11. Forensics: What Bugs, Burns, Prints, DNA and More Tell Us About Crime  by Val McDermid — There was nothing at all wrong with this book, in fact it was excellent.  But I bailed because I found myself becoming too emotionally involved in the whole process of death and decay.  Sometimes it’s unbearable to think about what happens to our loved ones after they leave us.
  12. Magpie Murders  by Anthony Horowitz — I know I’m making it sound as if I hated this book, which is not the case.  I enjoyed it.  Possibly I’m being hard on Horowitz because I think it could have been even better than it was. Though given the difficulty of what he was doing, I’d say he did a pretty good job.  It’s clever, and filled with red herrings, and people with motives for all sorts of mayhem, and the mysteries are pretty good.  I gave it four stars on Amazon, which might have been a bit generous, but only a bit.  And on the strength of MM, I’d be willing to read more of his work.
  13. Somewhere in My Mind There Is a Painting Box  by Charles de Lint — One of the Newford stories, I believe, and a lovely one about a young woman who longs to express herself through art. She finds an abandoned paintbox, and confirmation that her own brush with magic was real.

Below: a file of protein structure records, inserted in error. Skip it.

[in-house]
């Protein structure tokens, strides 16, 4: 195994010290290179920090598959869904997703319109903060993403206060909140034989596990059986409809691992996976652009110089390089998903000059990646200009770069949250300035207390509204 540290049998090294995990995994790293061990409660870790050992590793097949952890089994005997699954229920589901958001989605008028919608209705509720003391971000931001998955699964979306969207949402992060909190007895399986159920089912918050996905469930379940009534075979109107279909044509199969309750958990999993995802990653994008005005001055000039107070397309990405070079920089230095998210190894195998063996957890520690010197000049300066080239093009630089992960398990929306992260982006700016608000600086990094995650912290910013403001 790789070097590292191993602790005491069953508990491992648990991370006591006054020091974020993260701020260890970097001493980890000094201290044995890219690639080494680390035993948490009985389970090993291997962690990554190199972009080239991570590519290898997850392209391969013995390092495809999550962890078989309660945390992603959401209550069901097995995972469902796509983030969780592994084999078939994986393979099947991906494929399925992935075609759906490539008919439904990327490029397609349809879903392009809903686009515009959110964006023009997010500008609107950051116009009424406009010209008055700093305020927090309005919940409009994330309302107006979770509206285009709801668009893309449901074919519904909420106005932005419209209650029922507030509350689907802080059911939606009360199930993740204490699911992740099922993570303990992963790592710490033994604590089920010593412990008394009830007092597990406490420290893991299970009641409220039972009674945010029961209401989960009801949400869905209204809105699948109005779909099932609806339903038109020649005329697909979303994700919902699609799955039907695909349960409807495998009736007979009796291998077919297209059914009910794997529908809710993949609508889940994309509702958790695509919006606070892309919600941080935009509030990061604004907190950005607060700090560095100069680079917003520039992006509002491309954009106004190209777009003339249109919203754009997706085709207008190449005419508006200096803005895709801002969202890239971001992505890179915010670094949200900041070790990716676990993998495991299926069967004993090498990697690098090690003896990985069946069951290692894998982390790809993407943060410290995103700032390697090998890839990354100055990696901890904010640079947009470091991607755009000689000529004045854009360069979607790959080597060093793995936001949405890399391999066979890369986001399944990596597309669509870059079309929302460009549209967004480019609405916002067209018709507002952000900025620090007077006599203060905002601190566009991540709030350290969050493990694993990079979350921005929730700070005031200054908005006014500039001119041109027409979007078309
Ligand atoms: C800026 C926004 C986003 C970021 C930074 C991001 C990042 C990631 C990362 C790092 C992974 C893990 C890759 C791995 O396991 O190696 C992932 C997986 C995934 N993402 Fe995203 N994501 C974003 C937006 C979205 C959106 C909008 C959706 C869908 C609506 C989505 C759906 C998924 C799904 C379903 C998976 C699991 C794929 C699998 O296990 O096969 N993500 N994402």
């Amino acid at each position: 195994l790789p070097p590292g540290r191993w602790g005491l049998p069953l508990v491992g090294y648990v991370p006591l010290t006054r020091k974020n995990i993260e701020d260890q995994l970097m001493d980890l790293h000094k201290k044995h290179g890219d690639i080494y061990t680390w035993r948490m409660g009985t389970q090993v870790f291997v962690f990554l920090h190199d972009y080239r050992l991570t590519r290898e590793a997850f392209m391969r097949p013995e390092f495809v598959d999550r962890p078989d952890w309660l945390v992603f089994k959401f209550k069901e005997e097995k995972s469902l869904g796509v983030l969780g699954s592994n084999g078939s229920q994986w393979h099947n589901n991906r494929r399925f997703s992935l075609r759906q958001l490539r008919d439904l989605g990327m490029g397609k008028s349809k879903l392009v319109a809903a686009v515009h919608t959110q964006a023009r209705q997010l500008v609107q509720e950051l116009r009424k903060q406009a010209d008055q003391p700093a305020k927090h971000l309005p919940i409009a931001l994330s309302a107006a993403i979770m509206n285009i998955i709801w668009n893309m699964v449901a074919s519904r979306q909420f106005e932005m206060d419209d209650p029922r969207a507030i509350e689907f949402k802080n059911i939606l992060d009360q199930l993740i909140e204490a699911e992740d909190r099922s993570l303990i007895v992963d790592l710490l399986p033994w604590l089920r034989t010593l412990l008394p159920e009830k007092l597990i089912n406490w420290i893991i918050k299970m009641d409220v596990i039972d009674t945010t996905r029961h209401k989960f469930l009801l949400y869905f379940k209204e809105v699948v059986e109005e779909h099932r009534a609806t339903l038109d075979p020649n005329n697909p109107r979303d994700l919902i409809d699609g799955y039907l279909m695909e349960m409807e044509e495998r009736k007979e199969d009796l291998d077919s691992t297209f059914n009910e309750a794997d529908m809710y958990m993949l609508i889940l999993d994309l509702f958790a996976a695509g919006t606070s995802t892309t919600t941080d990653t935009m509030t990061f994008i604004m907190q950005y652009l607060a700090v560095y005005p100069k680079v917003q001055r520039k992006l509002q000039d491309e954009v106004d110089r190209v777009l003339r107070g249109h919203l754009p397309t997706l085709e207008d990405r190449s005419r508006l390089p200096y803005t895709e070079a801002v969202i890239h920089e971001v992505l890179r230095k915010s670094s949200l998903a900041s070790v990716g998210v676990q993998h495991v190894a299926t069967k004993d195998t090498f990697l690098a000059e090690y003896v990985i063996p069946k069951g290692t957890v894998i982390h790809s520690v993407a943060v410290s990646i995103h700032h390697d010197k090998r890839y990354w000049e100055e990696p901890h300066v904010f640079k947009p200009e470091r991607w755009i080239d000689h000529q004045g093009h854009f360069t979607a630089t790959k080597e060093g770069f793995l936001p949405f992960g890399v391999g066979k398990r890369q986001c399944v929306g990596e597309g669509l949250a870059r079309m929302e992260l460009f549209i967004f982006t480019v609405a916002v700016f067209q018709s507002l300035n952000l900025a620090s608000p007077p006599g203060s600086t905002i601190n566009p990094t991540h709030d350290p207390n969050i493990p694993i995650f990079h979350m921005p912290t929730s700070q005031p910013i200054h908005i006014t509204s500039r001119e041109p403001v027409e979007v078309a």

14. The City Born Great  by N.K. Jemisin — Great cities have souls.  If you’re alive to that kind of thing, you can feel it as you move from city to city.  And in time, Jemisin tells us, they begin to breathe, and think, and find their way into the world as living creatures.
  15. Crow Roads by Charles de Lint — A little darker than #13, above, but with similar themes of a young woman finding herself through an encounter with magic.  De Lint’s work is always beautiful, and magical.
  16. Master and Man (Xist Classics) by Leo Tolstoy — In Master and Man, it becomes clear that Tolstoy detested the monied classes.  He found them foolish, thoughtless, and blind to everything but the making of more money.  And these days?  Well it’s impossible to disagree with his assessment.

Some final thoughts:  I read a lot of longish things this month, following up at the end of the month with a binge of the shorter things I’d been meaning to get to.  I discovered what a strange and amusing man Nick Offerman really is, and rediscovered my love of Charles de Lint.  I finished the Jackaby series which got better and better as it went on, was disappointed in a couple of choices, and moved back, right at the end, to reading more classics.

It wasn’t as diverse a month as I could have hoped, but there were a couple of women and PoC represented, and one foreign language story.  Non-fiction was also not as represented as I usually like, but the Symphonies course was quite long, and the forensics book affected me so negatively that I had to bail.